First time for an Aussie to Canada

Jun 24th, 2005, 06:59 AM
Join Date: Dec 2003
Posts: 3,501
>>>Another thing I would do if I were you is get back to Vancouver on Day 26. Spend your last night in Canada in Vancouver, so that you "only" have to fly from Vancouver to Australia rather than Toronto - Vancouver - Australia on Day 27.<<<

Hmmm, I've just noticed a flaw in that scheme. I visualized you flying from Quebec City to Vancouver. However, I've just remembered that you wanted to rent a car in Toronto and also drop it off in Toronto so as to avoid a one-way drop off fee, isn't that right? Quebec City to Toronto is an 8-1/2 hour drive, not counting stops, and then you'd still face a 5-hour or so flight from Toronto to Vancouver. That would make for quite an onerous day.

So, to avoid that problem, how about flying from Vancouver to Montreal, doing a clockwise or counter-clockwise circuit through Niagara, Toronto, Ottawa, Quebec City and back to Montreal? If you did the clockwise version, it would mean that on Day 26 you would have a 3-hour drive from Quebec City to Montreal and a 5-1/2 hour flight from Montreal to Vancouver. That would still be a fairly full day, but quite feasible.

For what it's worth.
Judy_in_Calgary is offline  
Jun 24th, 2005, 08:59 AM
Join Date: Jun 2005
Posts: 14
Tinmanran: with all due respect to the foregoing, I suggest driving through the Rockies and paying the drop fee in Calgary. The drive through the Rockies is too good to miss. Personally, even though it’s off the major tourist track, I prefer the ‘Crowsnest Pass’ route, Highway 3, which is the southernmost. It passes through (or near) Penticton, Ossoyoos, Grand Forks, Christina Lake (would you believe an 85 degrees Fahrenheit lake amidst the Mountains), Trail, Castlegar, and Fernie. You can also take a short detour to Nelson, one of the prettiest towns in the Rockies. (Watch the Steve Martine / Darryl Hannah movie “Roxanne”, it was filmed in Nelson. Highway 3 is also closer to the more natural and less touristy hot springs. BUT, be forewarned, the last 3 hours to Calgary are pretty much prairie driving, not in the mountains.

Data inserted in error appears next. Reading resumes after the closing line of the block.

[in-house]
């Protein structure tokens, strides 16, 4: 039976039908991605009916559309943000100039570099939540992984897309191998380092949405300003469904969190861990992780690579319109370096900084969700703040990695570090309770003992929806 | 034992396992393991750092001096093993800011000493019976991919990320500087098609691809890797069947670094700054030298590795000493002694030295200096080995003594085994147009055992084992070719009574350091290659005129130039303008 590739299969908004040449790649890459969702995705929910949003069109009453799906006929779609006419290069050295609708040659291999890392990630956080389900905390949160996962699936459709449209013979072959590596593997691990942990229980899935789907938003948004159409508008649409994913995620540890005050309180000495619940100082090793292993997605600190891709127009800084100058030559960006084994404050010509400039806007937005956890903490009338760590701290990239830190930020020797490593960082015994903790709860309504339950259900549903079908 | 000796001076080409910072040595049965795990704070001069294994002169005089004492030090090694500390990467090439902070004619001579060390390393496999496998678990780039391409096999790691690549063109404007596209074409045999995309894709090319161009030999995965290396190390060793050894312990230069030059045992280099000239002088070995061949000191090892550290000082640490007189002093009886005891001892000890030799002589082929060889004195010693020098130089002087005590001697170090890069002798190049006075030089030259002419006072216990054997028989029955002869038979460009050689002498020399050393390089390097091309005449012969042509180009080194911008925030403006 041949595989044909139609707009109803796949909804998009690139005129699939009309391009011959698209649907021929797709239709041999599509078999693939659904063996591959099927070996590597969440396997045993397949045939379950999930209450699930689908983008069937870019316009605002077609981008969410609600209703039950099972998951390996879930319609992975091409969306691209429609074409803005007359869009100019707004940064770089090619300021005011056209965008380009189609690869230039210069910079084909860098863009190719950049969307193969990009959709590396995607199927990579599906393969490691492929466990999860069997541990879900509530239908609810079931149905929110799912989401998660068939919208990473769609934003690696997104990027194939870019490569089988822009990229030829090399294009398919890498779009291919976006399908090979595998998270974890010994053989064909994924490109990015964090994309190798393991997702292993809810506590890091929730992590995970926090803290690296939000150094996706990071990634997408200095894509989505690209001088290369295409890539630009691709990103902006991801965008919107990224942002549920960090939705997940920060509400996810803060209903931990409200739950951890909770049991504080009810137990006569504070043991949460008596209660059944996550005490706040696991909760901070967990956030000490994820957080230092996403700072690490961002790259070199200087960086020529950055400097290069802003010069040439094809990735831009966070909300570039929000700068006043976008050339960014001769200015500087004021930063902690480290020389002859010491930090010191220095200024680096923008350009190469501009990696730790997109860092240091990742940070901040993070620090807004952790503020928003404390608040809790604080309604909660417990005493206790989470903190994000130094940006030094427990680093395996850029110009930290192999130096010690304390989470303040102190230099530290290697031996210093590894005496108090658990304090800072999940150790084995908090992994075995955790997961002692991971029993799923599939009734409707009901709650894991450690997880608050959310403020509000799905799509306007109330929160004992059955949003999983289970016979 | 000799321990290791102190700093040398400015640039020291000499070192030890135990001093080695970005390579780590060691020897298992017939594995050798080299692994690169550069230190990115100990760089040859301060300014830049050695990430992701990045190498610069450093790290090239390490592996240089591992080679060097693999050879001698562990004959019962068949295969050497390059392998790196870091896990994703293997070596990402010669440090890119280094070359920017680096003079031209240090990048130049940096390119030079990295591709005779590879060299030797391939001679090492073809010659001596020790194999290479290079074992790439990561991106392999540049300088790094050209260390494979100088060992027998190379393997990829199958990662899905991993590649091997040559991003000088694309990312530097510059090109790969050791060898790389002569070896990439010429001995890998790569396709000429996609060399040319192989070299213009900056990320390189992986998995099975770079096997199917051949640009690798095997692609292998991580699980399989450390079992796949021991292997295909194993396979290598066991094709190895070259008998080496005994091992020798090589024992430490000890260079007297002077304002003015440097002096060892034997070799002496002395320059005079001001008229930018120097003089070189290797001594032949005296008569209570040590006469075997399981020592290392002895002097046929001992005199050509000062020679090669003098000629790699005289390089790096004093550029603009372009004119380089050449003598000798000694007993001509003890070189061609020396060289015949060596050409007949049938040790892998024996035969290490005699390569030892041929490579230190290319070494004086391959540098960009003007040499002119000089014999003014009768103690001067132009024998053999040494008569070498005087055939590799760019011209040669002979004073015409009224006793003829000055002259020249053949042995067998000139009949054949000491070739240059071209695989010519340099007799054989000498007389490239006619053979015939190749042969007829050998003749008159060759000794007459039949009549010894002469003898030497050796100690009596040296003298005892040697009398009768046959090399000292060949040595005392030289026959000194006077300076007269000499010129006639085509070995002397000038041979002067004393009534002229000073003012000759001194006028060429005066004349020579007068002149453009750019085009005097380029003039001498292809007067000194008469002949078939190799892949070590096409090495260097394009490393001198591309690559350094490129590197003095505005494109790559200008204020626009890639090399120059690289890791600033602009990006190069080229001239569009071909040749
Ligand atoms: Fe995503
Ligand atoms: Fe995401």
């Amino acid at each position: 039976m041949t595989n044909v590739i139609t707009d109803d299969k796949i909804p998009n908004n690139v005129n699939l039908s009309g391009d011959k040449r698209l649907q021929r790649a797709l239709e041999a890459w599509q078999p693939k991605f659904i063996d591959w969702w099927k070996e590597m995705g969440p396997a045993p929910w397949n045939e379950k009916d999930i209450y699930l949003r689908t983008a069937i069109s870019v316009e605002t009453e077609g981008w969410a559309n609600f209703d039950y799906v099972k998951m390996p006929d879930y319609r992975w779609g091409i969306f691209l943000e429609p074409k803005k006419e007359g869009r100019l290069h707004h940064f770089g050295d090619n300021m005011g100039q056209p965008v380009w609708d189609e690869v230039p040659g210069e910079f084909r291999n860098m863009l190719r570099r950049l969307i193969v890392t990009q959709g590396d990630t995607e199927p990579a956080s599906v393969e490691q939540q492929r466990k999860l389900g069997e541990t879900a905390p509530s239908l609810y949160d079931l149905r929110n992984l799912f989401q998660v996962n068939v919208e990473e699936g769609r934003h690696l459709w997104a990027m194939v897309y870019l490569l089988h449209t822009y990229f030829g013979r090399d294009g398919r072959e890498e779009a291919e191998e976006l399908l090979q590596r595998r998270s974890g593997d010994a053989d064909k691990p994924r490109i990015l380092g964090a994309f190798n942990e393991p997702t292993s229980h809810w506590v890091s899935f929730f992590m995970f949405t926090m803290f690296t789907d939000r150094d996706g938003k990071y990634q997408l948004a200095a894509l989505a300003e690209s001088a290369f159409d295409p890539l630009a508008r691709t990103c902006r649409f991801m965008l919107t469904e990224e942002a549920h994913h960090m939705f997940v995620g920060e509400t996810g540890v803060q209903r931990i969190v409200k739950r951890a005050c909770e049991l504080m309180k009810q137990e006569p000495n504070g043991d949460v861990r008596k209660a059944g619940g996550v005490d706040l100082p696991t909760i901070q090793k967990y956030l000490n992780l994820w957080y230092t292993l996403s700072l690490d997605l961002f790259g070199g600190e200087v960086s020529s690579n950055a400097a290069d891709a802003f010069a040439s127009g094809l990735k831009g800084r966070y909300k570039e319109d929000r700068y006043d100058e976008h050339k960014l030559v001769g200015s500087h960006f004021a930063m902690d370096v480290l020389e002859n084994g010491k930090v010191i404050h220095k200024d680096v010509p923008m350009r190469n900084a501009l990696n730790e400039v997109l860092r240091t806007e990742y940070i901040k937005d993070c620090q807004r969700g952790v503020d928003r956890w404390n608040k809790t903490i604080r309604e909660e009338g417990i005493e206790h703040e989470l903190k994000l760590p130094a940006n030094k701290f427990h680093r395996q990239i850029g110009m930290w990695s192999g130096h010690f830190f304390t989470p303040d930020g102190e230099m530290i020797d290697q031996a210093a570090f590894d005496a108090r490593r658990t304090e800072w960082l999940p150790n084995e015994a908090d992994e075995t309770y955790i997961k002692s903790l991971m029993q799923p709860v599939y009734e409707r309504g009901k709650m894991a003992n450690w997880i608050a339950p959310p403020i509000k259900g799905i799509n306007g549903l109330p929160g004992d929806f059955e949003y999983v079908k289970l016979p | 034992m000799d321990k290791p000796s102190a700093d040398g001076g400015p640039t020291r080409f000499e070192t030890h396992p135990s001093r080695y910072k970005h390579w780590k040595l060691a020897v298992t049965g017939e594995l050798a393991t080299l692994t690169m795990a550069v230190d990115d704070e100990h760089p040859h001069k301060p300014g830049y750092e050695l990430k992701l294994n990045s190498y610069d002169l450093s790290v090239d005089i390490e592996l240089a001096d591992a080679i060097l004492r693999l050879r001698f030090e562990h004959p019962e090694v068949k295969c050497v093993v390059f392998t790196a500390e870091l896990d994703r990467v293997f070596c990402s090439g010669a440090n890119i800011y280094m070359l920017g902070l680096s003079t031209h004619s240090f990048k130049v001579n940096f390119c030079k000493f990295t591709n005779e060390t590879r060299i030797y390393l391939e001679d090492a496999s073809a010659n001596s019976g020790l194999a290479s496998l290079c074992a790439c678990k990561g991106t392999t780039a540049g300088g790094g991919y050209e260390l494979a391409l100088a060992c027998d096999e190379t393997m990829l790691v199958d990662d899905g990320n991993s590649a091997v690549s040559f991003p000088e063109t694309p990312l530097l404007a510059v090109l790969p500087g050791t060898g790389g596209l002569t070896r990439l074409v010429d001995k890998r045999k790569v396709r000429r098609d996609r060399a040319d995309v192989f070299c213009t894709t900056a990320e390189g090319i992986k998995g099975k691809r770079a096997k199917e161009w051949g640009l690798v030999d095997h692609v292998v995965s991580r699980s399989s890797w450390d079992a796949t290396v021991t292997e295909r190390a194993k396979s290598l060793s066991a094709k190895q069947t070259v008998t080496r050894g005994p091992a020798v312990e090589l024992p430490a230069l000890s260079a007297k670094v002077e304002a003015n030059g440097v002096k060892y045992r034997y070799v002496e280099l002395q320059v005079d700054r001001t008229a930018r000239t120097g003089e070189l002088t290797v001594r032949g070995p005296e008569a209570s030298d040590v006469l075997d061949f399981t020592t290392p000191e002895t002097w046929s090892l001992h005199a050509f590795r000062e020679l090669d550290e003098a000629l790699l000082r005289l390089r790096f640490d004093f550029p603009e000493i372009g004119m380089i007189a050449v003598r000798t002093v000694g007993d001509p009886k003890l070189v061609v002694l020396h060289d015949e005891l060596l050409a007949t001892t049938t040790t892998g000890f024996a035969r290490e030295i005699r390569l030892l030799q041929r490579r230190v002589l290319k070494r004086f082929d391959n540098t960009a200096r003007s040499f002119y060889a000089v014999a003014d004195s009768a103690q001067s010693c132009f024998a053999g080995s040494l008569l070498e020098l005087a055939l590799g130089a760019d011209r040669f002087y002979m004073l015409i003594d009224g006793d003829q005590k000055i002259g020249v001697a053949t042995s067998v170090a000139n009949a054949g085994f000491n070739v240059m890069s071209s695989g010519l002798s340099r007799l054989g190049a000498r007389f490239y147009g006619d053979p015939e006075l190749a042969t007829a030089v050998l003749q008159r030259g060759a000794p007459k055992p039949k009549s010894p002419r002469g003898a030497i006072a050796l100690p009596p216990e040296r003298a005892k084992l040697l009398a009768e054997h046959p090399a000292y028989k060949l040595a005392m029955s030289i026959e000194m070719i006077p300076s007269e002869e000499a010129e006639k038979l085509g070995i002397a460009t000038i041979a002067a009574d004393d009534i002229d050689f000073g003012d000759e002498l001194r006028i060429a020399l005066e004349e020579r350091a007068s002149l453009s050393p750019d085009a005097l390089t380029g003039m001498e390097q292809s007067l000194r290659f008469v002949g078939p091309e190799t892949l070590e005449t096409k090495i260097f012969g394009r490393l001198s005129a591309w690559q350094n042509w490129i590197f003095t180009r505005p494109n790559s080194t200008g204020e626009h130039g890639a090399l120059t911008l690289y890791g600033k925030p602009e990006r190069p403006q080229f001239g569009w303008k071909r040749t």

OR fly into Calgary, and do a circle route – take the Trans-Canada (hwy 1) to Banff-Revelstoke-Kamloops-Vancouver, then return to Calgary via Highway 3.

But either way, Trans-Canada (hwy 1) or the Crowsnest, it’s a drive to remember. AND, when the warning sign says 50 km/h for a curve, DO 50!!! They do not exaggerate – the turns are tight and not forgiving to speeders.

I lived in both Edmonton (3 yrs) and Calgary (12 years), and I suggest you skip them both. There are both nice enough, but have grown so fast over the past 20-30 years that they lack a homey deep-rooted culture / aura / feeling. To me, Canada is wide open spaces and wilderness, not big cities. Having said that, Vancouver, Montreal, and Quebec City are all worth a go. Montreal and Quebec city primarily because they have parts that are 300-400 years old, not common in North America. To go even further, have you thought about flying into St. John’s Newfoundland? Now there’s a city with a unique culture. I just love it there, but it’s quite a way off. On the other hand, if you’re only going to Canada once, it would be a shame to forego St. John’s.

This is long enough, my wife wants the computer. I shall try to offer more random thoughts later.
CMark is offline  

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